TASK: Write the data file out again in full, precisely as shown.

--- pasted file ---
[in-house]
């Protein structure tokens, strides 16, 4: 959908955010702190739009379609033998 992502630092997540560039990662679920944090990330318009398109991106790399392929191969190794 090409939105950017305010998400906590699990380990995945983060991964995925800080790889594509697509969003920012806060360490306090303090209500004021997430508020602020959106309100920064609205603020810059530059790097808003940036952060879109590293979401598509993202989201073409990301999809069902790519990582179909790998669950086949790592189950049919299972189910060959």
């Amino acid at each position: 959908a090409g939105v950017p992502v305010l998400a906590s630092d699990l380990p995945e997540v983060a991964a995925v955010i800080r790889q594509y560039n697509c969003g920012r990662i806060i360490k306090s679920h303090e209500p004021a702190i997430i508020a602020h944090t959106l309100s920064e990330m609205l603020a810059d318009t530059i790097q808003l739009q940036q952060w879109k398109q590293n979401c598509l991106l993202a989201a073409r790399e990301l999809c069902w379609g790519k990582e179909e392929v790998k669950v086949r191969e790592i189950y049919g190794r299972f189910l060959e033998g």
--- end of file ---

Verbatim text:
[in-house]
């Protein structure tokens, strides 16, 4: 959908955010702190739009379609033998 992502630092997540560039990662679920944090990330318009398109991106790399392929191969190794 090409939105950017305010998400906590699990380990995945983060991964995925800080790889594509697509969003920012806060360490306090303090209500004021997430508020602020959106309100920064609205603020810059530059790097808003940036952060879109590293979401598509993202989201073409990301999809069902790519990582179909790998669950086949790592189950049919299972189910060959």
């Amino acid at each position: 959908a090409g939105v950017p992502v305010l998400a906590s630092d699990l380990p995945e997540v983060a991964a995925v955010i800080r790889q594509y560039n697509c969003g920012r990662i806060i360490k306090s679920h303090e209500p004021a702190i997430i508020a602020h944090t959106l309100s920064e990330m609205l603020a810059d318009t530059i790097q808003l739009q940036q952060w879109k398109q590293n979401c598509l991106l993202a989201a073409r790399e990301l999809c069902w379609g790519k990582e179909e392929v790998k669950v086949r191969e790592i189950y049919g190794r299972f189910l060959e033998g």